Options are a financial derivative that trade based on the price action of the underlying asset and are bought and sold in units called contracts, which usually represent 100 shares per contract of the underlying. Options come in two different types: calls and puts. Traders can choose to buy (option holder) a call/put long or sell them (option writer) to the buyers depending on their trading strategy and goals.
Unlike stocks, options have an expiration date, meaning they are a time sensitive asset. The time to expiration is an important part of how the option is priced.
When you buy/sell an option you have to specify the expiration date, and the further you go out in time the more expensive the option will be. The other part of buying/selling options that you have to specify is the strike price, which is the price for the shares if you decide to exercise your options.
Options are a leveraged product which means you can buy one option contract that represents a 100 shares of the underlying for much cheaper than if you were to go out and buy the actually shares themselves.
This makes them a great product for scalping for day/swing traders and for portfolio managers who wish to hedge positions without tying up a bunch of capital. However, selling naked options is inherently more risky than buying them and is why brokers generally have higher equity requirements to be an option writer.
Options are a very versatile financial product with a lot of different strategies you can trade depending on what you think the market is going to do. You can choose to buy calls or puts, or you can put on a spread position.
Spreads are a bit more complicated than just buying a call or put. Depending on what type of strategy you are putting on you will be buying and selling the same amount of options on the same underlying but they will have different strike prices and sometimes expiration too.
Simply buying and selling vanilla options is simple enough, but holders must be prepared to actually exercise options by their expiration date if they cannot find a buyer at an adequate price. Writing options, on the other hand, is far more complicated, and can open the writer to nominally unlimited exposure, particularly as many options are written with only fractional collateral deposits.
Traders are encouraged to study the nature of the options they are trading and the exchanges that they are trading on to fully understand the rules and regulations involved. Options traders are expected to be a sophisticated class of investors, and very little in the way of guidance is offered in the writing, trading and exercising of options.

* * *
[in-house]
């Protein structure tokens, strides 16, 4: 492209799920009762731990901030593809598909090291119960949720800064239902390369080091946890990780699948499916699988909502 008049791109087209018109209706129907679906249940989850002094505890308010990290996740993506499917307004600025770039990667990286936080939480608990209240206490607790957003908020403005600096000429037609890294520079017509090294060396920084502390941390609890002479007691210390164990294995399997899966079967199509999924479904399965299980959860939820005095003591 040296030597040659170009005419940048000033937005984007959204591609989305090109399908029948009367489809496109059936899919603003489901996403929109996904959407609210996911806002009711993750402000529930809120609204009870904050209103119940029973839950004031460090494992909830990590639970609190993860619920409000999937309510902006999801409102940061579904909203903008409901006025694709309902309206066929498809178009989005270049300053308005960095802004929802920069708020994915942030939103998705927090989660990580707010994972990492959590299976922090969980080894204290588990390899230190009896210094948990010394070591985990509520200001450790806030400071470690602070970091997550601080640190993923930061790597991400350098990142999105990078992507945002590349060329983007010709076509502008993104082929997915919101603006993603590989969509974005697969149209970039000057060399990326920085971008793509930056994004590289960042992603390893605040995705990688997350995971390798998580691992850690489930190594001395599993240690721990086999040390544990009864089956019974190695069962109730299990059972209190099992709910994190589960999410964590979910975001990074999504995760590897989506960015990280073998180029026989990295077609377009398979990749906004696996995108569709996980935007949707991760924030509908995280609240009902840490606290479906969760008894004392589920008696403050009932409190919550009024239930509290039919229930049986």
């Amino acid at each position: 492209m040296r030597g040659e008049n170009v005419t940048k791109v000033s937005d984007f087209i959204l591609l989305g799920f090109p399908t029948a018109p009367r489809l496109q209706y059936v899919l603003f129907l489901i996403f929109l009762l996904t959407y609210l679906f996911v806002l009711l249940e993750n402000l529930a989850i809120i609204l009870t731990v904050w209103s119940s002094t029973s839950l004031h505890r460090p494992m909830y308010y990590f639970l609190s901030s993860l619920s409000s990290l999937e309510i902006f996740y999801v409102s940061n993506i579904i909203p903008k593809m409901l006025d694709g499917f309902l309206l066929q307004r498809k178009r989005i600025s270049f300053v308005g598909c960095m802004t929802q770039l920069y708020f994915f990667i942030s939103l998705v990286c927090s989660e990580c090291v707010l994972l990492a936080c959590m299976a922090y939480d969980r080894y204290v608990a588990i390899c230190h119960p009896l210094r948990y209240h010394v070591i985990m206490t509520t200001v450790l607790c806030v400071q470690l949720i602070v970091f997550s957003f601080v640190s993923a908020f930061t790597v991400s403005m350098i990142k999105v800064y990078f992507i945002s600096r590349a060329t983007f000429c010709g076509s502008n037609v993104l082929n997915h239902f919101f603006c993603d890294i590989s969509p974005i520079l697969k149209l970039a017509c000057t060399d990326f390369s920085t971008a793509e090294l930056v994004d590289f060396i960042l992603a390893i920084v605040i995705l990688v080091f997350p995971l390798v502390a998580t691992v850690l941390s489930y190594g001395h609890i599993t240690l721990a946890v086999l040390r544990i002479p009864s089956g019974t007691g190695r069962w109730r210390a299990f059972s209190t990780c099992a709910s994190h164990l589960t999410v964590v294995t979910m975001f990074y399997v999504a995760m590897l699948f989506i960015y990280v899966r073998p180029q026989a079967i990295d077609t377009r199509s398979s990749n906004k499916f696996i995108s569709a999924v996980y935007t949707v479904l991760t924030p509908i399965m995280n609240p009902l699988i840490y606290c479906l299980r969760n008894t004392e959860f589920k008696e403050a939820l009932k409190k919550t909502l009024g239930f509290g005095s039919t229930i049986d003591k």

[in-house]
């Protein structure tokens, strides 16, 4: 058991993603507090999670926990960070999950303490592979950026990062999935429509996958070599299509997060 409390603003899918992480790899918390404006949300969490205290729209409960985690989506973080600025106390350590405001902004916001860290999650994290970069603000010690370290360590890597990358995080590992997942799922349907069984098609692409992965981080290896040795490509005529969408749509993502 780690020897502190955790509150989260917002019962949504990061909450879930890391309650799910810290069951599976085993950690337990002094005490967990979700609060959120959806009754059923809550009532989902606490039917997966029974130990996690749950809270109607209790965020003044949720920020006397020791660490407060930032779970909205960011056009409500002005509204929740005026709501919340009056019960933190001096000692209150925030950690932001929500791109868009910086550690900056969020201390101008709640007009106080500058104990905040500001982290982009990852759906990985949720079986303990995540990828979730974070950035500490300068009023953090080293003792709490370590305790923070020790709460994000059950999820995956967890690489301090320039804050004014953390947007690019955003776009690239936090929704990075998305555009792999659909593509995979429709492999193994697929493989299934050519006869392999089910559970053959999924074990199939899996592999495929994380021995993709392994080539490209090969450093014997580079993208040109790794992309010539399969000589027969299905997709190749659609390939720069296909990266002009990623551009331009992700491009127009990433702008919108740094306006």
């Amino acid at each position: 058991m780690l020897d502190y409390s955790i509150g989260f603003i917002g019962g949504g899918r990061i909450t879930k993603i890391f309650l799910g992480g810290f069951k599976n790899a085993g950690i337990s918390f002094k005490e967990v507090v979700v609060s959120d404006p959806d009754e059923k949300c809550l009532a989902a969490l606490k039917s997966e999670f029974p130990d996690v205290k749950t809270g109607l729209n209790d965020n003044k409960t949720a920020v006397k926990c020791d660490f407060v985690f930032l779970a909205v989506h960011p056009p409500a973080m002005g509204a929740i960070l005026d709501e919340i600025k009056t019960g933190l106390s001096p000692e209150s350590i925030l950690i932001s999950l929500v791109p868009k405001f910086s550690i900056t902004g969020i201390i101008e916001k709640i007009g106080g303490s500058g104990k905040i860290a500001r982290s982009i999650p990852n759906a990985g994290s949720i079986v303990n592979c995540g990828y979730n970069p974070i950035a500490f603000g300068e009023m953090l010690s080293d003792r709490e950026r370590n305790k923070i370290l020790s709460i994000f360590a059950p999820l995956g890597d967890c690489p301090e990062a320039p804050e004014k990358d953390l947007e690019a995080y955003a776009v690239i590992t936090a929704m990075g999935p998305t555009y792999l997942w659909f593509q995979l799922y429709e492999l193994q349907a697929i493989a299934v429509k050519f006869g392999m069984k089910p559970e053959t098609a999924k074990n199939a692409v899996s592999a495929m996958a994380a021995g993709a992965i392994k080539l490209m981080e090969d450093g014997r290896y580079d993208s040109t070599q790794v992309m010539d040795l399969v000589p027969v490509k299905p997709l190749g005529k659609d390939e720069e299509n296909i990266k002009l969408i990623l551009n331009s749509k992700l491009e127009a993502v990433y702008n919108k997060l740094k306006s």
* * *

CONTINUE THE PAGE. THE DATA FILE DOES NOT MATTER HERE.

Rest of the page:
Buying calls means you want the price of the underlying to go higher than the strike price that you have chosen (a bullish position), while selling calls means you want prices to stay below the strike price (a neutral/bearish position). Probably the most popular way of using calls is to just buy them in hopes that the underlying will go up and profiting from that move.
Another popular strategy for calls is something called a “covered call,” where if you own 100 shares of a company you can sell a call against them and collect the premium, but if the share price expires over the strike price then your shares will be called away and sold to the person who exercised his right to buy the shares.
If the option stays below your strike price then you will get to keep the premium you collected when you sold it and your shares will stay in your account. This strategy works great if you own the shares but think they may be due for a pullback and want some protection.
Buying puts is the opposite of buying calls and means that you want the price of the underlying to go below your strike price and is considered a bearish position, while sellers will want the prices to stay above the strike price and is a bullish/neutral position.
Other than just buying puts straight up in hopes of prices of the underlying will go down, some traders will do what’s called a “cash-secured put” where they’ll sell puts against the cash in your account which would require you to buy the shares if assigned. This is a good strategy for collecting premiums especially if you wouldn’t mind owning the underlying.
Options have transformed the modern financial landscape. Many traders who develop the mathematical skill to trade in options become fully immersed in this area of finance, and rarely trade in other areas again. The ability to create highly sophisticated trading positions that can pay off enormously when correct is a powerful draw to the world’s most talented traders.
However, the sophistication and complexity involved in options trading means that it is not an area for amateurs, and very little in the way of help and guidance is offered to the unprepared.